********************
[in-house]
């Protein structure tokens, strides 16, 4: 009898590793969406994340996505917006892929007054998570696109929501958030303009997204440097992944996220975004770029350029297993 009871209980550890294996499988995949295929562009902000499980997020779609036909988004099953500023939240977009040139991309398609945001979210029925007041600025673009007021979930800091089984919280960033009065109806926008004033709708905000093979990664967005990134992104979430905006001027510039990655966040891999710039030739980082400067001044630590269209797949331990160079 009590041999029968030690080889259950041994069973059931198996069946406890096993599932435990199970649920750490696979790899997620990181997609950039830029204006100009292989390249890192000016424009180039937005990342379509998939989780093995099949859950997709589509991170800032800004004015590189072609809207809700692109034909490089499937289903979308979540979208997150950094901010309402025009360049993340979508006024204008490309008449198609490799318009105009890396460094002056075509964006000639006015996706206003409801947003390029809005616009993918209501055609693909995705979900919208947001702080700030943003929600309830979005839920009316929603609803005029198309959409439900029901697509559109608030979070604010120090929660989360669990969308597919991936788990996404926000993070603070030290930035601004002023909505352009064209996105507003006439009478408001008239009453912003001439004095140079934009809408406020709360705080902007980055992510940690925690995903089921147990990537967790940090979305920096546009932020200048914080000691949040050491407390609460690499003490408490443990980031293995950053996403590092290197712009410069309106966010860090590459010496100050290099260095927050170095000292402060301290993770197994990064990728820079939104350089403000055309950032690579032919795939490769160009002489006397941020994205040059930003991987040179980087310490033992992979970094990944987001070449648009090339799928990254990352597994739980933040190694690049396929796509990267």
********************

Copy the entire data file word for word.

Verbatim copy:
[in-house]
């Protein structure tokens, strides 16, 4: 009898590793969406994340996505917006892929007054998570696109929501958030303009997204440097992944996220975004770029350029297993 009871209980550890294996499988995949295929562009902000499980997020779609036909988004099953500023939240977009040139991309398609945001979210029925007041600025673009007021979930800091089984919280960033009065109806926008004033709708905000093979990664967005990134992104979430905006001027510039990655966040891999710039030739980082400067001044630590269209797949331990160079 009590041999029968030690080889259950041994069973059931198996069946406890096993599932435990199970649920750490696979790899997620990181997609950039830029204006100009292989390249890192000016424009180039937005990342379509998939989780093995099949859950997709589509991170800032800004004015590189072609809207809700692109034909490089499937289903979308979540979208997150950094901010309402025009360049993340979508006024204008490309008449198609490799318009105009890396460094002056075509964006000639006015996706206003409801947003390029809005616009993918209501055609693909995705979900919208947001702080700030943003929600309830979005839920009316929603609803005029198309959409439900029901697509559109608030979070604010120090929660989360669990969308597919991936788990996404926000993070603070030290930035601004002023909505352009064209996105507003006439009478408001008239009453912003001439004095140079934009809408406020709360705080902007980055992510940690925690995903089921147990990537967790940090979305920096546009932020200048914080000691949040050491407390609460690499003490408490443990980031293995950053996403590092290197712009410069309106966010860090590459010496100050290099260095927050170095000292402060301290993770197994990064990728820079939104350089403000055309950032690579032919795939490769160009002489006397941020994205040059930003991987040179980087310490033992992979970094990944987001070449648009090339799928990254990352597994739980933040190694690049396929796509990267």